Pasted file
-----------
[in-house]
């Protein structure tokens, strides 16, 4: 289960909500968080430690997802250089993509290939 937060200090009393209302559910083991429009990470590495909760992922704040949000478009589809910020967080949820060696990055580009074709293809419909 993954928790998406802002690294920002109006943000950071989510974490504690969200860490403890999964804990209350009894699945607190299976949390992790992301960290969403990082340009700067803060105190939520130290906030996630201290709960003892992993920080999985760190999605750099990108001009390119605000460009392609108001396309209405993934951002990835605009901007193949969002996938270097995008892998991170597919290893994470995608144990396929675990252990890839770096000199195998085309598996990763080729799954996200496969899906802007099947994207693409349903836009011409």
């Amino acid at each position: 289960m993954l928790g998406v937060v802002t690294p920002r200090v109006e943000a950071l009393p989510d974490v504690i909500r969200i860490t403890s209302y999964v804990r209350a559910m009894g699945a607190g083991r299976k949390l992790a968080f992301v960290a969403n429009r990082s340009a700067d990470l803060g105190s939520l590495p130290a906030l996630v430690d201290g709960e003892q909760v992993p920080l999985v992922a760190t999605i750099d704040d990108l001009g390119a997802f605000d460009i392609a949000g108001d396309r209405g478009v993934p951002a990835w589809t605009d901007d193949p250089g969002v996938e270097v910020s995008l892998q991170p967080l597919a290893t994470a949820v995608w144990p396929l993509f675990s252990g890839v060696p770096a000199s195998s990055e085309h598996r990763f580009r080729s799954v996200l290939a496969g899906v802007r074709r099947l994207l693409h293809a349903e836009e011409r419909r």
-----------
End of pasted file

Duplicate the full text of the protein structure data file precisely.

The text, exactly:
[in-house]
């Protein structure tokens, strides 16, 4: 289960909500968080430690997802250089993509290939 937060200090009393209302559910083991429009990470590495909760992922704040949000478009589809910020967080949820060696990055580009074709293809419909 993954928790998406802002690294920002109006943000950071989510974490504690969200860490403890999964804990209350009894699945607190299976949390992790992301960290969403990082340009700067803060105190939520130290906030996630201290709960003892992993920080999985760190999605750099990108001009390119605000460009392609108001396309209405993934951002990835605009901007193949969002996938270097995008892998991170597919290893994470995608144990396929675990252990890839770096000199195998085309598996990763080729799954996200496969899906802007099947994207693409349903836009011409």
């Amino acid at each position: 289960m993954l928790g998406v937060v802002t690294p920002r200090v109006e943000a950071l009393p989510d974490v504690i909500r969200i860490t403890s209302y999964v804990r209350a559910m009894g699945a607190g083991r299976k949390l992790a968080f992301v960290a969403n429009r990082s340009a700067d990470l803060g105190s939520l590495p130290a906030l996630v430690d201290g709960e003892q909760v992993p920080l999985v992922a760190t999605i750099d704040d990108l001009g390119a997802f605000d460009i392609a949000g108001d396309r209405g478009v993934p951002a990835w589809t605009d901007d193949p250089g969002v996938e270097v910020s995008l892998q991170p967080l597919a290893t994470a949820v995608w144990p396929l993509f675990s252990g890839v060696p770096a000199s195998s990055e085309h598996r990763f580009r080729s799954v996200l290939a496969g899906v802007r074709r099947l994207l693409h293809a349903e836009e011409r419909r």